The Jericho Mile (1979, Michael Mann)

The Jericho Mile plays a little like a truncated mini-series. The first hour of the film introduces the characters, the ground situation, and does an entire arc for six characters. There’s a minimal subplot about prison psychologist Geoffrey Lewis trying to convince seemingly super-fast-running inmate Peter Strauss to open up in therapy. Lewis then gets the idea to have Strauss run against some college runners; the subplot involves warden Billy Green Bush and track coach Ed Lauter, but it’s all just set up for the second half.

The first hour is all about Strauss and best friend Richard Lawson. Strauss is the quiet, obsessively working out white guy, Lawson’s the affable Black guy. They stay away from the Nazis (Brian Dennehy, Burton Gilliam, and Richard Moll), and they stay away from the Black Liberation Army guys (Roger E. Mosley and Ji-Tu Cumbuka). They’re just friends, and it’s a beautiful arc. Both Lawson and Strauss get epic monologues, with director Mann showcasing the performances. Mile’s technically uneven for a TV movie—there’s clearly different film stock, and the sound’s terrible—but Mann, Strauss, and Lawson were definitely approaching the film as an acting showcase. It’s almost stagy, but never in a bad way, just Mann spotlighting the acting well.

Lawson needs to bump up a visit from his wife and newborn baby, and only Dennehy can get it done, which pisses off Mosley. It feels like a short story, but immediately after, there’s this sports movie about Strauss’s Olympic possibilities uniting the prison behind him. The first hour directly informs the second half—Strauss’s reasons for trying to compete, for example—but there’s also all the ground situation to build on. Mann opens the film with a five-minute montage of life on the prison yard. Mosley’s pumping iron, Dennehy’s holding court, Miguel Pinero and the Mexican gang are playing handball, Lawson and Strauss are running. There’s this great prison newspaper sports page narrative device to kick off Lewis’s interest in Strauss (only not really because Strauss was on his radar already). It goes nowhere in the second half, which is weird, but Mile runs out of track in the third act, so it’s not a surprise….

Anyway.

The wide-reaching character development arcs in the second half all build off material Mann subtly baked into the film. Mile’s exceptionally well-directed. It’s a shame Rexford L. Metz’s photography and, especially, Michael Hilkene and James E. Webb’s sound isn’t better because it ought to be a sublime viewing experience. Mann directs it; budget and circumstance don’t allow it.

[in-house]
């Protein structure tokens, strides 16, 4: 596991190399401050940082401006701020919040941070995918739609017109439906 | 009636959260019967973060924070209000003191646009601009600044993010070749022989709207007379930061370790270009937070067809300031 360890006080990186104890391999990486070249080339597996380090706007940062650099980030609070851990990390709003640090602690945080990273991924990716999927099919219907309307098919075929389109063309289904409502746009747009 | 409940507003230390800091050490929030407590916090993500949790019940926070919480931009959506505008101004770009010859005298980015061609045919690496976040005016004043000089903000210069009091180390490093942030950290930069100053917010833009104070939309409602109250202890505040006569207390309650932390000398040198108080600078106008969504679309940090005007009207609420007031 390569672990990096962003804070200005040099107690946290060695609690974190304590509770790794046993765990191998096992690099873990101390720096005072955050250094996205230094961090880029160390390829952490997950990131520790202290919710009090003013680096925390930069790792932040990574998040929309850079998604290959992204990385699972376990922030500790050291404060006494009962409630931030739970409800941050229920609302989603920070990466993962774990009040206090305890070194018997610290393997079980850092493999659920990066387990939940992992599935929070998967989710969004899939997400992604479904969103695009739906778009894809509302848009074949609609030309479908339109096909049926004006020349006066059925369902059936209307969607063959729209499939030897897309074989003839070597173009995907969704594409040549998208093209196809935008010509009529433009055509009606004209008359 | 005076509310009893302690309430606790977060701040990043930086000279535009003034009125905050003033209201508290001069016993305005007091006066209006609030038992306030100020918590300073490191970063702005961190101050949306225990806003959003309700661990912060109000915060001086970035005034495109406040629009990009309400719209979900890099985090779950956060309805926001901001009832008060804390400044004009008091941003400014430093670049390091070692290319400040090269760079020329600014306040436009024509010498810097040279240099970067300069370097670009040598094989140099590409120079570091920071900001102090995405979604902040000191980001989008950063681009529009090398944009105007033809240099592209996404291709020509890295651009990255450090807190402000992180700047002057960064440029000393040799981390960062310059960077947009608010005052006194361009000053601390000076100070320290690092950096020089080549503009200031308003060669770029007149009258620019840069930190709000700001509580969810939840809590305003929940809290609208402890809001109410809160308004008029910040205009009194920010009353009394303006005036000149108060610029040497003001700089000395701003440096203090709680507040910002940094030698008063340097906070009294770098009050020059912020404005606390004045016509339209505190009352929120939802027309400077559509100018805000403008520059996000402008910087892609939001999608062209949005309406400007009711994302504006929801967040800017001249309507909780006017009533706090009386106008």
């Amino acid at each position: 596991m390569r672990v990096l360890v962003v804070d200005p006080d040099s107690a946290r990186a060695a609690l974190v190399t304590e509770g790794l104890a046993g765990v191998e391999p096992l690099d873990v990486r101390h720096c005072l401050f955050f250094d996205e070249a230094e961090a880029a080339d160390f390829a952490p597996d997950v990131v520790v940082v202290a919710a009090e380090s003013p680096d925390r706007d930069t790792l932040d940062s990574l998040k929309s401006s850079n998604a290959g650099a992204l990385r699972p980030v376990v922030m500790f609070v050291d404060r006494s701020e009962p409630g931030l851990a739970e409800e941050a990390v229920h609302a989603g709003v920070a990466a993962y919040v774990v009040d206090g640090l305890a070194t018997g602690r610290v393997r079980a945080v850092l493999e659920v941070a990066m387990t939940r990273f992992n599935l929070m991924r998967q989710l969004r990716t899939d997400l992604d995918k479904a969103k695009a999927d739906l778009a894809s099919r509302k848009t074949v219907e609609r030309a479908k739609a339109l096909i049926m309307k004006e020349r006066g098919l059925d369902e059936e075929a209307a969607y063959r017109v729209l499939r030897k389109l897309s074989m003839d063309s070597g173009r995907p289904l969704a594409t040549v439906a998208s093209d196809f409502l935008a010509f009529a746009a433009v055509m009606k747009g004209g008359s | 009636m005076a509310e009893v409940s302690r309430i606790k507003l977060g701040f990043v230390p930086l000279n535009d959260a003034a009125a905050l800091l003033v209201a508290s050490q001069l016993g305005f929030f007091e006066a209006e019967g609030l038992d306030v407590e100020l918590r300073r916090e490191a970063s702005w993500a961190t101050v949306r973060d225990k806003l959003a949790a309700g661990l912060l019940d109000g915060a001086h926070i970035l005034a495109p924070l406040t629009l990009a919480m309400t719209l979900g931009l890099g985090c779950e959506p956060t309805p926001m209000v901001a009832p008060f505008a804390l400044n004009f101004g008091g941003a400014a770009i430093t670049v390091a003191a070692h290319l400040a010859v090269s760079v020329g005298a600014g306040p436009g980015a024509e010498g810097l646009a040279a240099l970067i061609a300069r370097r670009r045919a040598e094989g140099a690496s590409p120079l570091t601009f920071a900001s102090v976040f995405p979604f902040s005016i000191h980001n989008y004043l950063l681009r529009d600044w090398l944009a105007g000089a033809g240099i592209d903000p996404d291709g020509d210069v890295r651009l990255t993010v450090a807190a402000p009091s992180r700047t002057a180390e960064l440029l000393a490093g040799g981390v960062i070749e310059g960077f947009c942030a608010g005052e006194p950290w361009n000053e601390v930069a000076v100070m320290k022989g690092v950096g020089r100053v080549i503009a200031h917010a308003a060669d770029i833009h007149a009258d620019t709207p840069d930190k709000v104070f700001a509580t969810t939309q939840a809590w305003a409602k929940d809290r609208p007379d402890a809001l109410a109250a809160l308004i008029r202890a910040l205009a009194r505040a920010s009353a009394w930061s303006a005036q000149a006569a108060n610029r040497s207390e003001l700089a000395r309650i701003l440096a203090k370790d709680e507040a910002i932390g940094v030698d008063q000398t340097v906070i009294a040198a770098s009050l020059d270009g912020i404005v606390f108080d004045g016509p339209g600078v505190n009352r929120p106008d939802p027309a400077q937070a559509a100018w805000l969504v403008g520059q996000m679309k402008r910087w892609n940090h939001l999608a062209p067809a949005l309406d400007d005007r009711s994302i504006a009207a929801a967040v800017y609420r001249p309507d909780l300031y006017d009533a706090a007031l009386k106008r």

The problems all come as the big race approaches. It’s a sports movie, after all, there’s got to be a big race. There are some existing problems, like Bush busting ass as the warden and never being good enough. The part’s written like a reformer with political ambitions, but Bush plays it without motivation and then makes some bombastic choices like he ought to be wearing a novelty hat. In one shot, Lauter appears just as confused by Bush’s behavior as I am.

And some of the performances aren’t as good as the best performances—Strauss and Lawson—but the movie’s all about showcasing those performances. Mosley, Dennehy, and Lewis are all solid as the main supporting players, but their parts are limited. They exist to react to Strauss and other events, to provide fisticuffs to delay the race.

Everything’s going along just fine until they need to resolve Strauss’s therapy arc, which they create right at the end of the second—it’s running and then, wham, great Strauss monologue—and then resolve two or three scenes later after the race. It’s so fast, and there’s none of the promised character development for lifer Strauss going outside the prison. Instead, it’s just the second part of his therapy breakthrough monologue.

It feels like they had three one-hour episodes; they kept the first one, then cut the second two hours down to one. The second act’s bumpy at times too, but Mann nails the sports movie, so it’s okay. But the finale’s just too messy.

Excellent performance from Strauss, a really good one from Lawson. Strauss gets better writing (script credit to Mann and Patrick J. Nolan).

Jimmie Haskell’s music is interesting. About a quarter is great, a quarter is bad, another quarter is just there, and then the rest is Sympathy for the Devil but in a non-copyright violation-y way. The movie’s theme music is Sympathy for the Devil, which is on the nose considering it’s about a sympathetic prison inmate.

Still. Jericho Mile’s beautifully directed, with some phenomenal performances and strong writing.


This post is part of the World Television Day Blogathon hosted by Sally of 18 Cinema Lane.

One Comment

  1. 18cinemalane

    Really good review! I had never heard of this movie, but it sounds like an interesting sports story. While reading your review, I took note of how therapy played a role in the narrative. The connection between athletics and mental health has been incorporated into the societal conversation in more recent years. So, the inclusion of therapy in a sports film from the ’70s seems ahead of its time. Thanks for participating in my blogathon! Will add your entry to the participation list right away!

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